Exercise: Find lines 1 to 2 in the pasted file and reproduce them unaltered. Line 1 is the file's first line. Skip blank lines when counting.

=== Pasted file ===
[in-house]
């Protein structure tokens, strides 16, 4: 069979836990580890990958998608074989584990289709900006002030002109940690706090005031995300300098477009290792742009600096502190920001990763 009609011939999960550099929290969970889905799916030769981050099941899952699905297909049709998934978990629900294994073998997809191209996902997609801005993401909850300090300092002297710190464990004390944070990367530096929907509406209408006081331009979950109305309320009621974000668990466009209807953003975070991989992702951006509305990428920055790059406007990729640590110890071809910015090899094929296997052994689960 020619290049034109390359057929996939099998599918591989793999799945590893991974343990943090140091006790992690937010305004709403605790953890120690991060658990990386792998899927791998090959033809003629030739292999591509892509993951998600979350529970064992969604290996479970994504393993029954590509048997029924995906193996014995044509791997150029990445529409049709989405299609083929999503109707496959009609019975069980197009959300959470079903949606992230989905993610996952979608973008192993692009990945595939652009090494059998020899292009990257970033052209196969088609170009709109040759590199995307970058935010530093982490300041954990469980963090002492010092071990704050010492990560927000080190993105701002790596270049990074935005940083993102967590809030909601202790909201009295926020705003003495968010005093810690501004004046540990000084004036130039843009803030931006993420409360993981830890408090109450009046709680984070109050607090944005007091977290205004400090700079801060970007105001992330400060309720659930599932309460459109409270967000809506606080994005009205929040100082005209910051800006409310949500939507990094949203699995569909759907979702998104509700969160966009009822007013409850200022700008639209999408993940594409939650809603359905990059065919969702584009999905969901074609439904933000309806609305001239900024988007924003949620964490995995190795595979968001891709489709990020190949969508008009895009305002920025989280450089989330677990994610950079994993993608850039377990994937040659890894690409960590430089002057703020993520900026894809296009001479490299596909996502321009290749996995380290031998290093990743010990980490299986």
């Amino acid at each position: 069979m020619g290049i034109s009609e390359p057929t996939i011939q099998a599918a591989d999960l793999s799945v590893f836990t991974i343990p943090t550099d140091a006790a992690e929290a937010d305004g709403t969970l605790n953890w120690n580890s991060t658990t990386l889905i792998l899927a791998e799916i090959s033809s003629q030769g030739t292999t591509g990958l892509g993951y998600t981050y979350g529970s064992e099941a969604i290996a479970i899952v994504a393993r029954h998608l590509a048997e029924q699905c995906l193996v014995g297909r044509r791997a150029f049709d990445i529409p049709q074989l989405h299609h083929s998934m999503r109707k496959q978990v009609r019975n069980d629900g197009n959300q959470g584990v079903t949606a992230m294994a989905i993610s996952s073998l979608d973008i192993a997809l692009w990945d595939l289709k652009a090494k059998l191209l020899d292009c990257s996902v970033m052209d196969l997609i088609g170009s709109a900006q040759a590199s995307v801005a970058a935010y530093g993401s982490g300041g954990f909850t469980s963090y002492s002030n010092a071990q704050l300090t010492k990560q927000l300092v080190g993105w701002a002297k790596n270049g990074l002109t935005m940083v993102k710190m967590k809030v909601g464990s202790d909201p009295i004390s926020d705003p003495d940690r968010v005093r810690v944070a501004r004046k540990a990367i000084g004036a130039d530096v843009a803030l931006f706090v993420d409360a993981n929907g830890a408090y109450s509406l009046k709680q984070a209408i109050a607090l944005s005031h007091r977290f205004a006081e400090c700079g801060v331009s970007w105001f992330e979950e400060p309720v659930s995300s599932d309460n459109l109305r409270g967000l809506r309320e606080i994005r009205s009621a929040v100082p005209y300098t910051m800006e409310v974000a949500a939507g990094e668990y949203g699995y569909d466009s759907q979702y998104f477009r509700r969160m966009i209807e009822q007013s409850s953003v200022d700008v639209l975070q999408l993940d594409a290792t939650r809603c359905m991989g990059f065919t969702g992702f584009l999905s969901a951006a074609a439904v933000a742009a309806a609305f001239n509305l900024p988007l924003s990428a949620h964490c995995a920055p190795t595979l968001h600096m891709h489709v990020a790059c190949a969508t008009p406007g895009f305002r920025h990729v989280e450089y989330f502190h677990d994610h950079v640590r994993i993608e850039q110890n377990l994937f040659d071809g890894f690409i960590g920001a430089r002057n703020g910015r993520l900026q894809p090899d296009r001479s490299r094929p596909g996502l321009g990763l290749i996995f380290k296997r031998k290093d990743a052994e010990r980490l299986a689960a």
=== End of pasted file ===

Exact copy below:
[in-house]
């Protein structure tokens, strides 16, 4: 069979836990580890990958998608074989584990289709900006002030002109940690706090005031995300300098477009290792742009600096502190920001990763 009609011939999960550099929290969970889905799916030769981050099941899952699905297909049709998934978990629900294994073998997809191209996902997609801005993401909850300090300092002297710190464990004390944070990367530096929907509406209408006081331009979950109305309320009621974000668990466009209807953003975070991989992702951006509305990428920055790059406007990729640590110890071809910015090899094929296997052994689960 020619290049034109390359057929996939099998599918591989793999799945590893991974343990943090140091006790992690937010305004709403605790953890120690991060658990990386792998899927791998090959033809003629030739292999591509892509993951998600979350529970064992969604290996479970994504393993029954590509048997029924995906193996014995044509791997150029990445529409049709989405299609083929999503109707496959009609019975069980197009959300959470079903949606992230989905993610996952979608973008192993692009990945595939652009090494059998020899292009990257970033052209196969088609170009709109040759590199995307970058935010530093982490300041954990469980963090002492010092071990704050010492990560927000080190993105701002790596270049990074935005940083993102967590809030909601202790909201009295926020705003003495968010005093810690501004004046540990000084004036130039843009803030931006993420409360993981830890408090109450009046709680984070109050607090944005007091977290205004400090700079801060970007105001992330400060309720659930599932309460459109409270967000809506606080994005009205929040100082005209910051800006409310949500939507990094949203699995569909759907979702998104509700969160966009009822007013409850200022700008639209999408993940594409939650809603359905990059065919969702584009999905969901074609439904933000309806609305001239900024988007924003949620964490995995190795595979968001891709489709990020190949969508008009895009305002920025989280450089989330677990994610950079994993993608850039377990994937040659890894690409960590430089002057703020993520900026894809296009001479490299596909996502321009290749996995380290031998290093990743010990980490299986």